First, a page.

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The second photo is taken a bit later than the first, almost dark now (though it doesn’t look it).  By taping the camera down to the deck railing so it couldn’t move, I was able to get a super-long exposure.  The trees are glowing fairly bright purely from the ambient light leakage from the house (though I’d turned off the deck and living room lights).  The effect is kind of eerie but I like it. 

Of Paradise Terrestre

Very early this morning, I steered my very over-loaded Land Rover, stuffed to the gills with bedding, temporary deck furniture, books, network gear, half a case of wine (and glasses!), coffee-making apparatus, and a couple of shorts and shirts northward, to take possession of the house on San Juan Island. 

I felt a deep sense of coming "home" upon driving from Friday Harbor to the house.  I’d worked up here as an archaeologist (and student) in the late 1980’s and early 1990’s, and this island (in particular) had a strong effect on my emotional geography.  The islands have loomed, throughout the intervening years, as my unrequited "paradise terrestre."  I think I became, to quote Lawrence Durrell, an "islomane":

Somewhere among the notebooks of Gideon I once found a list of diseases as yet unclassified by medical science, and among these there occurred the word Islomania, which was described as a rare but by no means unknown affliction of spirit.  There are people, as Gideon used to say, by way of explanation, who find islands somehow irrestistable.  The mere knowledge that the are on an island, a little world surrounded by the sea, fills them with an indescribable intoxication….But like all Gideon’s theories it was an ingenious one.  I recall how it was debated by candlelight in the Villa Cleobolus until the moon went down on the debate, and Gideon’s contentions were muffed in his yawns; until Hoyle began to tap his spectacles upon his thumbnail of his left hand, which was his way of starting to say goodnight….Yet the word stuck; and though Hoyle refused its application to any but Aegean islands….we all of us, by tacit admission, knew ourselves to be ‘islomanes.’

Lawrence Durrell, Reflections on a Marine Venus

To begin my first day of intensive Islomane therapy, I arrived on the first direct ferry of the morning, along with a gaggle (herd?) of tourists including about a zillion teenagers bound for some kind of camp, and stopped in Friday Harbor for the keys to the house.  For most of the day, Andrew (from Rock Island) worked on getting me Internet service, via their 900 MHz wireless "Canopy" service from Mt. Constitution (I look out to the northeast from San Juan Island) — successfully getting me between 2-3Mbits down and 5-600Kbits up by the time we were done (thanks, Andrew!).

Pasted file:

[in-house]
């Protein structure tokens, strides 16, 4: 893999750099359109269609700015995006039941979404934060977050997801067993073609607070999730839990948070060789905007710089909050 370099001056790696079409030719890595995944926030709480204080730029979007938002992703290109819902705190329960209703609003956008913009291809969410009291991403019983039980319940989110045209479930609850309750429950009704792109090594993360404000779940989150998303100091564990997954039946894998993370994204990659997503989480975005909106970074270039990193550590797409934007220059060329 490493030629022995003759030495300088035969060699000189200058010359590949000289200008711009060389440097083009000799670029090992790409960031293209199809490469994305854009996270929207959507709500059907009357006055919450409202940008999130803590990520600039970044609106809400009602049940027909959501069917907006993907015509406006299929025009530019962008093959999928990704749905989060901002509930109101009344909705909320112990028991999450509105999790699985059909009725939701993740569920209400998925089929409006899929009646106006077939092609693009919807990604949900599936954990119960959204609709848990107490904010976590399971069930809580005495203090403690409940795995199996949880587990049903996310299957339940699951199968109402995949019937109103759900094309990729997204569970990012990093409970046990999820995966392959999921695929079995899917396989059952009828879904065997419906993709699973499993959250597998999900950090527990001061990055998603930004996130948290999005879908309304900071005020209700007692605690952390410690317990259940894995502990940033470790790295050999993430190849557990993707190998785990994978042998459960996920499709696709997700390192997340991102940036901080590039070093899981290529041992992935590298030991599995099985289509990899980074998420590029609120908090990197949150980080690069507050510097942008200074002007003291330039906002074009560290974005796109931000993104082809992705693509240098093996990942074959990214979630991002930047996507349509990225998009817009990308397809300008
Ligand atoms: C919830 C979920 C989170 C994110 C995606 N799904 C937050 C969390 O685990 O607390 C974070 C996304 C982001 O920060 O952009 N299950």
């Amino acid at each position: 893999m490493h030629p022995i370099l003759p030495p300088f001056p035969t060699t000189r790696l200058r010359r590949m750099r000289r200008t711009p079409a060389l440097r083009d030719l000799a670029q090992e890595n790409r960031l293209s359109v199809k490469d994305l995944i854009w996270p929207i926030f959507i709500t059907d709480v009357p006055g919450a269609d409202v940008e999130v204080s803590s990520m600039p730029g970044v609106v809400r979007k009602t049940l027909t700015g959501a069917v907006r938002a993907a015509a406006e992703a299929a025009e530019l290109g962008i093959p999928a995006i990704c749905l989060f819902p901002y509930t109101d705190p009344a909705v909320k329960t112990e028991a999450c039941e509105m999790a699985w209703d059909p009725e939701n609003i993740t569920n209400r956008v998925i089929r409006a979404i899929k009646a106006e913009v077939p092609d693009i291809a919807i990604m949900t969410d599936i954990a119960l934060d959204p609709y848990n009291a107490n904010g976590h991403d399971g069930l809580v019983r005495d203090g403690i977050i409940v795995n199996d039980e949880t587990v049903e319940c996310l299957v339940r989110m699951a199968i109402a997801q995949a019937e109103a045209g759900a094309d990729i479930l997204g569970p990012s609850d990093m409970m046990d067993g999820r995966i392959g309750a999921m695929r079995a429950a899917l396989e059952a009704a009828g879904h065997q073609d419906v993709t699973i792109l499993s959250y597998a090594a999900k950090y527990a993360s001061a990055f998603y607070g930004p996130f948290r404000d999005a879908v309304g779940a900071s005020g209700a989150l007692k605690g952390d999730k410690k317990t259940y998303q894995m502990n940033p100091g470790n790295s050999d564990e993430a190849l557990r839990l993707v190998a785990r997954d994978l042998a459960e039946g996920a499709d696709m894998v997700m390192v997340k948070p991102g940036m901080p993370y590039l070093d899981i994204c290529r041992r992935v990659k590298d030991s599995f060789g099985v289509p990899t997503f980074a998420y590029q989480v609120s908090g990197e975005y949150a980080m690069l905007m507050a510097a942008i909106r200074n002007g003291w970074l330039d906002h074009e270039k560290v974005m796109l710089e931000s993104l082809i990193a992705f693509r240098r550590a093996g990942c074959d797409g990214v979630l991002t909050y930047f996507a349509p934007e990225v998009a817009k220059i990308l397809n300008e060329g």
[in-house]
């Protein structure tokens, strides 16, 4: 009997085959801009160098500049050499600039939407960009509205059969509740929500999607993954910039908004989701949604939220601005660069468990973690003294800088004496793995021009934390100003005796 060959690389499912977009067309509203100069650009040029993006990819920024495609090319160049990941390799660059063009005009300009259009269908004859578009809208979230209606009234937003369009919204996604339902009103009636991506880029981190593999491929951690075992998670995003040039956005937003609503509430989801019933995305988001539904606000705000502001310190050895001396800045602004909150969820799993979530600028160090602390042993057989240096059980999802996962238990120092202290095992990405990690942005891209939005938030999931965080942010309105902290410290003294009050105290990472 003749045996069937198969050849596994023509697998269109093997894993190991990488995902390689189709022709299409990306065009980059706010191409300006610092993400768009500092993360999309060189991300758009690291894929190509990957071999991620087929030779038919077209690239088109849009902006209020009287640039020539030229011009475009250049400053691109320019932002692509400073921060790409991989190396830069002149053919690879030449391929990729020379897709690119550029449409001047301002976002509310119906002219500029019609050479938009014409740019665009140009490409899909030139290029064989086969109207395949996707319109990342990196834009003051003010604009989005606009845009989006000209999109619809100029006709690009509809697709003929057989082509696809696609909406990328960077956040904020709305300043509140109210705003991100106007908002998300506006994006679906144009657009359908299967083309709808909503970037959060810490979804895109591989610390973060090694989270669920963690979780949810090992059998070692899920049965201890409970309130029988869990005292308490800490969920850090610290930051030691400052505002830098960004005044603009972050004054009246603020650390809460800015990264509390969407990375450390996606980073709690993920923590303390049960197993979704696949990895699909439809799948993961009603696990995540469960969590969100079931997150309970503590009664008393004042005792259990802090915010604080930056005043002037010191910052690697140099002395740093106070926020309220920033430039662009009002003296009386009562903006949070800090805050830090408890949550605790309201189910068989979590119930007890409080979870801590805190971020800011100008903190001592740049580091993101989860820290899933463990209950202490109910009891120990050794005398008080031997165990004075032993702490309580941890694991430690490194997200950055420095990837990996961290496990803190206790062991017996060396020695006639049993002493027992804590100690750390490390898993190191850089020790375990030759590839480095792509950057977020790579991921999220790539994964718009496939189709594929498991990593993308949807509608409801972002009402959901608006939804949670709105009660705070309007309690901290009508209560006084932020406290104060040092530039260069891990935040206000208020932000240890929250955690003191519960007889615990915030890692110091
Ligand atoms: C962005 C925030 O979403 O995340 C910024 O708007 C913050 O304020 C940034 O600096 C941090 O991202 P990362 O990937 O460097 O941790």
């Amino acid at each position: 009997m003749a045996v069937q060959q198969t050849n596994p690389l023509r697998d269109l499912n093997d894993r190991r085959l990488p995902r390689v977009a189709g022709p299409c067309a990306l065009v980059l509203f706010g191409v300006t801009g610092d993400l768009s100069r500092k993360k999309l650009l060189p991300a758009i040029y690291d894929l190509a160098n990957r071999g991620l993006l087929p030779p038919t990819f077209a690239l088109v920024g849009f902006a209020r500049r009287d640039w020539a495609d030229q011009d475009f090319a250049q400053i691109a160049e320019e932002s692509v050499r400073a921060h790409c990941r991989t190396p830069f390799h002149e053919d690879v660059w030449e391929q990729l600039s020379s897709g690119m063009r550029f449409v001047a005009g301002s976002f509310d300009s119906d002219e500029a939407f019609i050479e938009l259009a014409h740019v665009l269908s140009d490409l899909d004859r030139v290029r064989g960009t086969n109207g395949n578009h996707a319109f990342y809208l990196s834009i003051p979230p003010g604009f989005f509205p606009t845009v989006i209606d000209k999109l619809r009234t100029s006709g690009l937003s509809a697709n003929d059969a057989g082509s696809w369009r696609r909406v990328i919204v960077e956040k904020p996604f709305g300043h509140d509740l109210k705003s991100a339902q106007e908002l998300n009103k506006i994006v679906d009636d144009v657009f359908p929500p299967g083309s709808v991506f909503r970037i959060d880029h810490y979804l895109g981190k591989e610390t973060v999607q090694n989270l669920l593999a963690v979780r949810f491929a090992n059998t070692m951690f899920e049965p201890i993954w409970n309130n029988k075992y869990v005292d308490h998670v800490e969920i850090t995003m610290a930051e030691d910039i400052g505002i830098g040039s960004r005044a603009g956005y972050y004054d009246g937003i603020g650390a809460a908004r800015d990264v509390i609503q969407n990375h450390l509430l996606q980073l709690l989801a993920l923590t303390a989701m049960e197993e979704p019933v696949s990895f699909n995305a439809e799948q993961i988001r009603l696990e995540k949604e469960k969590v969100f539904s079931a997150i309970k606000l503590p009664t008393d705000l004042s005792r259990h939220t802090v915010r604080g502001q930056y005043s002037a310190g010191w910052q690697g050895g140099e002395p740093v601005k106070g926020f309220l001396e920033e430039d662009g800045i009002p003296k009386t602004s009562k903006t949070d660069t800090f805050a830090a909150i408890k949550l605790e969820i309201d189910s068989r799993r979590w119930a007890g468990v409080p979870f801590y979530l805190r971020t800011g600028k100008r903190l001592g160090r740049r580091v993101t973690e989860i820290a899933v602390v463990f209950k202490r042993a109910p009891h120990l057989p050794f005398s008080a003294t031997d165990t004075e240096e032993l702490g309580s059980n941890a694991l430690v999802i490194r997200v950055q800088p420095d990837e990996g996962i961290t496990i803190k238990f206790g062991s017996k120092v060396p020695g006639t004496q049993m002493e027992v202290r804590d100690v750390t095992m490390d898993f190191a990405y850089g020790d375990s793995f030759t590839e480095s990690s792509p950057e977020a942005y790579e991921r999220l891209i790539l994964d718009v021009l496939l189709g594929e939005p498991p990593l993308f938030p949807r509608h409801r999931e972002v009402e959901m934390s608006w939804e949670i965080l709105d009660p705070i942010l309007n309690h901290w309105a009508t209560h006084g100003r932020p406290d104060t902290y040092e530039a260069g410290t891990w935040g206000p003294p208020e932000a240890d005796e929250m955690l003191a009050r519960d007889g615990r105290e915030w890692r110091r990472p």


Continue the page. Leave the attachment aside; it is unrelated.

After I finished putting together a bed and buying a few essentials (soap, toilet paper, dishwasher soap, garbage bags), I had a celebratory dinner at Steps Wine Bar and Cafe, about which I’ve previously written.  Madden and Tawm took great care of me, and I had some utterly spectacular local English peas (served with yam gnocchi, garlic, and a bit of brown butter), and tiny carrots, in a savory vinegar and molasses sauce, grilled.  Amazing.  I could be a vegetarian quite easily with food like this.  Madden started me off with a revelatory Pineau des Charentes, a slightly sweet aperitif made in Cognac from unfermented grape juice halted with Cognac (basically, a vin doux natural or vin doux licquer).  I followed this with a bottle of 1988 Vieux Telegraphe Chateauneuf from the cellar, which actually needed more air to open up than I thought.  Still great tannins and acidity, and a beefy, iron-and-blood note in the nose, coupled with some spiciness when fully open.  Two hours later I’m drinking the rest sitting on the deck, with red fruit, spices, and definite iron, with less of the beefy/bloody thing as it thins out.